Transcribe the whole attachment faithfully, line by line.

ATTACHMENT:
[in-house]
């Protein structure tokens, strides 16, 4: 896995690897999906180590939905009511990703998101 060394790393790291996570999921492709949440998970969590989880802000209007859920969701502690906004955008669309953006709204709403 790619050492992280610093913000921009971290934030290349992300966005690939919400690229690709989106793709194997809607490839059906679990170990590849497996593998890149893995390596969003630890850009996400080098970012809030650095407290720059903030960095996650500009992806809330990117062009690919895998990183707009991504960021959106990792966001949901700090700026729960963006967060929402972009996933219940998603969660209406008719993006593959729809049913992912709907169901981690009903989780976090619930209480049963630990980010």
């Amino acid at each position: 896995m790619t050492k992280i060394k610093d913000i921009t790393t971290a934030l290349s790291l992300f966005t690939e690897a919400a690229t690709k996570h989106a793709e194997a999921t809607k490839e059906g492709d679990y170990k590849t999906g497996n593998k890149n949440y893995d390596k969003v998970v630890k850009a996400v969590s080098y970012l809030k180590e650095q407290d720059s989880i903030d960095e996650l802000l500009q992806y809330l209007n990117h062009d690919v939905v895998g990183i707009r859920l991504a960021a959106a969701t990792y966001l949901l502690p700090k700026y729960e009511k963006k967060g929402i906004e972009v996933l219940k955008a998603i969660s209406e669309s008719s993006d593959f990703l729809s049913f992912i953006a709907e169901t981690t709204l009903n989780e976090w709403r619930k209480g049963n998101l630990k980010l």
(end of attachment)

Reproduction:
[in-house]
């Protein structure tokens, strides 16, 4: 896995690897999906180590939905009511990703998101 060394790393790291996570999921492709949440998970969590989880802000209007859920969701502690906004955008669309953006709204709403 790619050492992280610093913000921009971290934030290349992300966005690939919400690229690709989106793709194997809607490839059906679990170990590849497996593998890149893995390596969003630890850009996400080098970012809030650095407290720059903030960095996650500009992806809330990117062009690919895998990183707009991504960021959106990792966001949901700090700026729960963006967060929402972009996933219940998603969660209406008719993006593959729809049913992912709907169901981690009903989780976090619930209480049963630990980010």
């Amino acid at each position: 896995m790619t050492k992280i060394k610093d913000i921009t790393t971290a934030l290349s790291l992300f966005t690939e690897a919400a690229t690709k996570h989106a793709e194997a999921t809607k490839e059906g492709d679990y170990k590849t999906g497996n593998k890149n949440y893995d390596k969003v998970v630890k850009a996400v969590s080098y970012l809030k180590e650095q407290d720059s989880i903030d960095e996650l802000l500009q992806y809330l209007n990117h062009d690919v939905v895998g990183i707009r859920l991504a960021a959106a969701t990792y966001l949901l502690p700090k700026y729960e009511k963006k967060g929402i906004e972009v996933l219940k955008a998603i969660s209406e669309s008719s993006d593959f990703l729809s049913f992912i953006a709907e169901t981690t709204l009903n989780e976090w709403r619930k209480g049963n998101l630990k980010l």